What’s it like to fight breast cancer in the midst of a pandemic? Melissa Thompson can tell you. Another breast cancer survivor, Connie Brickell, can tell you how important it is to keep your health screenings up to date, in spite of COVID-19. Both of these women have courageously shared their stories with the Herald this week for our annual Read Pink edition. They know how important breast cancer awareness is, and they want to share that message with others. You’ll find their stories inside this edition.
The Herald is once again publishing our Read Pink paper to remind women throughout the community of the importance of early detection and preventative measures. And in spite of other things that may be happening in our world, the importance of this message never diminishes.
According to the Centers for Disease Control and Prevention, breast cancer remains the second most common cancer among women in the United States. Black women and white women get breast cancer at about the same rate, but Black women die from breast cancer at a higher rate than white women.
In Georgia, 130.9 of every 100,000 women will be diagnosed with cancer each year, based on the most recent data available.
Early detection is key. According to the CDC, mammograms are the best tests for early detection. When breast cancer is discovered early, women have more options for treatment, better chances for survival and a higher cure rate.
Most women who are 50 to 74 years old should have a screening mammogram every two years. If you are 40 to 49 years old, or think you may have a higher risk of breast cancer, ask your doctor when to have a screening mammogram. Some things may increase your risk.
The main factors that influence breast cancer risk are being a woman and getting older. According to the CDC, there are risk factors you and change and others you cannot.
Risk Factors You Cannot Change
♦ Getting older. The risk for breast cancer increases with age; most breast cancers are diagnosed after age 50.
♦ Genetic mutations. Inherited changes (mutations) to certain genes, such as BRCA1 and BRCA2. Women who have inherited these genetic changes are at higher risk of breast and ovarian cancer.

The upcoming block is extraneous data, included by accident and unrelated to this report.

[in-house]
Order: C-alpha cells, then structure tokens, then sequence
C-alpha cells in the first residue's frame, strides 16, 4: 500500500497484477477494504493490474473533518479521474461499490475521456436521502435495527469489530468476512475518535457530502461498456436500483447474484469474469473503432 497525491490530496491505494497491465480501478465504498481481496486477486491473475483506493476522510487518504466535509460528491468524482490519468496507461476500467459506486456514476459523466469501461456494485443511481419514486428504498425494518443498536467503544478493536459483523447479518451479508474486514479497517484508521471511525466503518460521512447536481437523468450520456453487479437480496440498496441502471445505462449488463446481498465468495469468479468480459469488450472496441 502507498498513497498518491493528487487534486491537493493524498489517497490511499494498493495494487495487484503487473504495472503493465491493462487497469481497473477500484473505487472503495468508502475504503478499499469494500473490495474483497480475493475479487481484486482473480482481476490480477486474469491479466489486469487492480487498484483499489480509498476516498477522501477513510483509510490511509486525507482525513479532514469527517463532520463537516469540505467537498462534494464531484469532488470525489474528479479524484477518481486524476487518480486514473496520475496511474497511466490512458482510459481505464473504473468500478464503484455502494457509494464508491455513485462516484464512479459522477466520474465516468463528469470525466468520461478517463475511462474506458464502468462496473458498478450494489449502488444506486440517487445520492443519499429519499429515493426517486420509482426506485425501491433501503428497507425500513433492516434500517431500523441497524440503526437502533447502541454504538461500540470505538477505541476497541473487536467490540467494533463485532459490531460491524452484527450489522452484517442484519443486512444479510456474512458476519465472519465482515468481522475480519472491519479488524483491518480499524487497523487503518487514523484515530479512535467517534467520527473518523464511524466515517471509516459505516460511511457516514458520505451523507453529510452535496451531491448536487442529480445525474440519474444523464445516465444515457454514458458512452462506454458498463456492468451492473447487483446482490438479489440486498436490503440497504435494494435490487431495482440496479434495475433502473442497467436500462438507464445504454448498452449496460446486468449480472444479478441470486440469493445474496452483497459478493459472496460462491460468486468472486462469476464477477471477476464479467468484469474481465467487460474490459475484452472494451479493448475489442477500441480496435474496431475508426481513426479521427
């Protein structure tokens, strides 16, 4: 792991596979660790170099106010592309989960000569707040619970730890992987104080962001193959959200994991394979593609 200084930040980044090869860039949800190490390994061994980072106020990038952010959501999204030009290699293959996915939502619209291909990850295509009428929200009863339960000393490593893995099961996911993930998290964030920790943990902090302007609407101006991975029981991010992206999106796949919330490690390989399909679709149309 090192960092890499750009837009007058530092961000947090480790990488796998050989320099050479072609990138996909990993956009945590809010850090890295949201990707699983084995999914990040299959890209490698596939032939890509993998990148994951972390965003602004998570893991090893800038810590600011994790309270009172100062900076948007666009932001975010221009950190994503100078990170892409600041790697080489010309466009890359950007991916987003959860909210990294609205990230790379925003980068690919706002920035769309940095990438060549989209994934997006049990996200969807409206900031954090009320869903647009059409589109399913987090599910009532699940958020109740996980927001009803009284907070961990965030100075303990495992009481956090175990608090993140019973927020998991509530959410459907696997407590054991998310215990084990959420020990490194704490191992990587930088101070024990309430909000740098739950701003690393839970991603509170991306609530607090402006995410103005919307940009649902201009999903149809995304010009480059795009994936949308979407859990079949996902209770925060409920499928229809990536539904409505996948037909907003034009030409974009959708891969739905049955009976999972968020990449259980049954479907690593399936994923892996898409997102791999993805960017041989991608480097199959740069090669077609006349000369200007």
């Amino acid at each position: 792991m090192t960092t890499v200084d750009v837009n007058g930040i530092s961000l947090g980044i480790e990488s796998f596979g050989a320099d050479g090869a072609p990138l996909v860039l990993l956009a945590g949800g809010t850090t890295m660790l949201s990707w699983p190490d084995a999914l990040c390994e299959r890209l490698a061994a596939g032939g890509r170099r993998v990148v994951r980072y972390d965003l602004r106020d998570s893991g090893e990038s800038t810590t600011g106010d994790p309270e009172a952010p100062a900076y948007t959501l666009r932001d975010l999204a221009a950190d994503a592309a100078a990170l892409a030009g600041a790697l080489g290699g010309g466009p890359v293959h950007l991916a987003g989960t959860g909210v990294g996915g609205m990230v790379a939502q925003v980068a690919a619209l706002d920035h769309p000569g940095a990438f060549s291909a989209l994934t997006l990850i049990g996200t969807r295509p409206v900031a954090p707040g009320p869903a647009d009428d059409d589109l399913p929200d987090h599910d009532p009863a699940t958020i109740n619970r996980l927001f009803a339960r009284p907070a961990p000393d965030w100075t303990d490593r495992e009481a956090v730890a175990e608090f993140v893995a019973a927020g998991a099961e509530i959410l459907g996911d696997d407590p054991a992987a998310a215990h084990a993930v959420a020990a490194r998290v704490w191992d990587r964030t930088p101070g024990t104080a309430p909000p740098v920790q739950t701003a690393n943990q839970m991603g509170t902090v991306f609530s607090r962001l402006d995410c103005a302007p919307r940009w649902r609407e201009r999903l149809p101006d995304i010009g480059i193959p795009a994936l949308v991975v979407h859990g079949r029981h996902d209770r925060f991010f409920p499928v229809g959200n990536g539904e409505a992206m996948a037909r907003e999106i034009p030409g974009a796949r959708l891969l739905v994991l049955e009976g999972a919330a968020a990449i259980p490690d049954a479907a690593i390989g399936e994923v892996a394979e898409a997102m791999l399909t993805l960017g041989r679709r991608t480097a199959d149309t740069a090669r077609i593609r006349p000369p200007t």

♦ Reproductive history. Early menstrual periods before age 12 and starting menopause after age 55 expose women to hormones longer, raising their risk of getting breast cancer.
♦ Having dense breasts. Dense breasts have more connective tissue than fatty tissue, which can sometimes make it hard to see tumors on a mammogram. Women with dense breasts are more likely to get breast cancer.
♦ Personal history of breast cancer or certain non-cancerous breast diseases. Women who have had breast cancer are more likely to get breast cancer a second time. Some non-cancerous breast diseases such as atypical hyperplasia or lobular carcinoma in situ are associated with a higher risk of getting breast cancer.
♦ Family history of breast or ovarian cancer. A woman’s risk for breast cancer is higher if she has a mother, sister, or daughter (first-degree relative) or multiple family members on either her mother’s or father’s side of the family who have had breast or ovarian cancer. Having a first-degree male relative with breast cancer also raises a woman’s risk.
♦ Previous treatment using radiation therapy. Women who had radiation therapy to the chest or breasts (for instance, treatment of Hodgkin’s lymphoma) before age 30 have a higher risk of getting breast cancer later in life.
♦ Women who took the drug diethylstilbestrol (DES), which was given to some pregnant women in the United States between 1940 and 1971 to prevent miscarriage, have a higher risk. Women whose mothers took DES while pregnant with them are also at risk.
Risk Factors You Can Change
♦ Not being physically active. Women who are not physically active have a higher risk of getting breast cancer.
♦ Being overweight or obese after menopause. Older women who are overweight or obese have a higher risk of getting breast cancer than those at a normal weight.
♦ Taking hormones. Some forms of hormone replacement therapy (those that include both estrogen and progesterone) taken during menopause can raise risk for breast cancer when taken for more than five years. Certain oral contraceptives (birth control pills) also have been found to raise breast cancer risk.
♦ Reproductive history. Having the first pregnancy after age 30, not breastfeeding, and never having a full-term pregnancy can raise breast cancer risk.
♦ Drinking alcohol. Studies show that a woman’s risk for breast cancer increases with the more alcohol she drinks.
Research suggests that other factors such as smoking, being exposed to chemicals that can cause cancer, and changes in other hormones due to night shift working also may increase breast cancer risk.
Some warning signs of breast cancer are:
♦ New lump in the breast or underarm (armpit).
♦ Thickening or swelling of part of the breast.
♦ Irritation or dimpling of breast skin.
♦ Redness or flaky skin in the nipple area or the breast.
♦ Pulling in of the nipple or pain in the nipple area.
♦ Nipple discharge other than breast milk, including blood.
♦ Any change in the size or the shape of the breast.
♦ Pain in the breast.
Other conditions can cause these symptoms. If you have any signs that worry you, call your doctor right away.